Friday, June 13, 2008

Friday in the 10th Week of Ordinary Time (II)
Memorial of St. Anthony of Padua, Priest and Doctor of the Church
Two Roads Converge...

Readings: 1 Kings 19:9a, 11-16; Psalms 27:7-8a, 8b-9abc, 13-14; Matthew 5:27-32
Pictures: CC krystal.pritchett

Two roads diverged in a yellow wood… So begins that famous poem by Robert Frost. The image brought to mind is that of a fork in the road, calling for a choice to be made between two onward paths. It’s an image that’s commonly presented especially to those discerning a priestly or religious vocation, not least because the person in the poem professes to have taken the road less traveled. Our readings today might be seen to bring us to a similar fork, but from the opposite direction. Instead of two roads diverging, what we are presented with are two paths that converge. But first let us acknowledge that both readings are far from easy to hear, let alone to put into practice. Both deal with situations of struggle. Both present instructions that sound harsh. Yet, these situations are not static but dynamic. And the impetus for moving on is provided in each case by a question.

In the gospel, the situation is obviously one of temptation and trial. Not only does Jesus warn us about how various parts of the body can be occasions for sin, but he also offers that radically difficult piece of advice: if your right eye should cause you to sin, tear it out and throw it away; for it will do you less harm to lose one part of you than to have your whole body thrown into hell… Even so, these words need not shock us into paralysis. When we pause to ponder them, we realize that they invite us to consider an important question. For we can tear out parts of ourselves and still survive only to the extent that we know the parts of us that are truly essential. Which necessitates that we first ask ourselves the question: who am I? When constantly tempted by lustful tendencies, for example, in addition to resisting them, we might also bring them to God in prayer. And, in doing this, we may find that beneath the sinful tendencies and behaviors may lie authentic God-given desires that need to be attended to – desires for intimacy and affective connection with another, for example, which can be addressed in appropriate ways that entail no sin.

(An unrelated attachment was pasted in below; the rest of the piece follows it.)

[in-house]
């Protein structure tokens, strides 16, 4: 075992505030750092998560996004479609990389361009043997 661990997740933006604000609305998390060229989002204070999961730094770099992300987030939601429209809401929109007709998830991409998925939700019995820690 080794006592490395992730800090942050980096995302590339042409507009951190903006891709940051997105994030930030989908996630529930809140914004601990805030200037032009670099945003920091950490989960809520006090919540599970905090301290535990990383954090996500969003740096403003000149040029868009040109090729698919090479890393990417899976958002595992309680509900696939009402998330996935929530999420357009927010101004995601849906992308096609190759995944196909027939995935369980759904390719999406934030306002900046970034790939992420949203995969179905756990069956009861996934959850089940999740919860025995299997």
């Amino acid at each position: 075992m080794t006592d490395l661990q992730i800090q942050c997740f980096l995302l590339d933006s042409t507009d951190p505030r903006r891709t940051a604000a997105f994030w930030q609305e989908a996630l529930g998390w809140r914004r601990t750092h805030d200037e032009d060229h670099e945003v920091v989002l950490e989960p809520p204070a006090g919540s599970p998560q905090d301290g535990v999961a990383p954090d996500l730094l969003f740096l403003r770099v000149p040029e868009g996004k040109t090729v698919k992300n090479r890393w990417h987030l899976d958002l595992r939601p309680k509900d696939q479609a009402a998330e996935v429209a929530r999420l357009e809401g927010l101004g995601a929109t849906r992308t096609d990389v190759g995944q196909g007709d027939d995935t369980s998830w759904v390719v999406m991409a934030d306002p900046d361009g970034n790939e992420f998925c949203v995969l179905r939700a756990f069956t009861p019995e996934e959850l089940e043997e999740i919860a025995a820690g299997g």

The situation of struggle in the first reading arises from the persecution and pain encountered by the prophet. I am the only one left and they want to kill me. And, especially given recent events in Myanmar and Sichuan, which of us will find it easy to hear the words, the Lord was not in the wind…the Lord was not in the earthquake? But, as with the gospel, these words are not meant as a stop sign but an invitation to move on. They too raise a question that often comes to those who suffer: where is God? In the midst of not just external chaos but interior turmoil as well, where is God to be found? And it is likely that, at least at the beginning, God may well seem absent from the stormy blast. It may feel as though God has absconded in the wake of the shattering of the earth and the searing heat of difficult emotions. But as we allow ourselves to climb the mountain of our misery, to enter and to remain in the cave of our hearts, as Elijah did, we may yet find an answer to our question. We may yet begin to hear anew the gentle breeze of God’s voice.

And it is also at this point that we find the two roads converging. For in pondering the question who am I, we actually arrive at a location where God is to be found. And by struggling with the question where is God, we are led to a new vision of who we are. Isn’t this what happens to Elijah in the first reading? As he emerges from the cave, he hears God’s voice. And the question that God asks of him – what are you doing here? – leads him to a deeper awareness of who he is and what he is about. I am filled with jealous zeal for the Lord of hosts… And notice what happens next.

In Frost’s poem, each of the two diverging paths leads further into the wood. Similarly, in our readings today, both roads converge and then lead on in a definite, and perhaps rather surprising, direction. ‘Go,’ the Lord said ‘go back by the same way to the wilderness of Damascus…’ Having arrived at a renewed sense of who we are and where God is to be found, we are led back from whence we came. But although the road may be the same, the traveler has changed, transformed by the struggles painfully negotiated both before and at the point of convergence, anointed by God and ready to anoint others, empowered to help them to find God and their deeper selves, to undergo transformation and to transform. Here too is a road less traveled. Here is the path of the Christian vocation.

Today how are we being led to the point of convergence and beyond?

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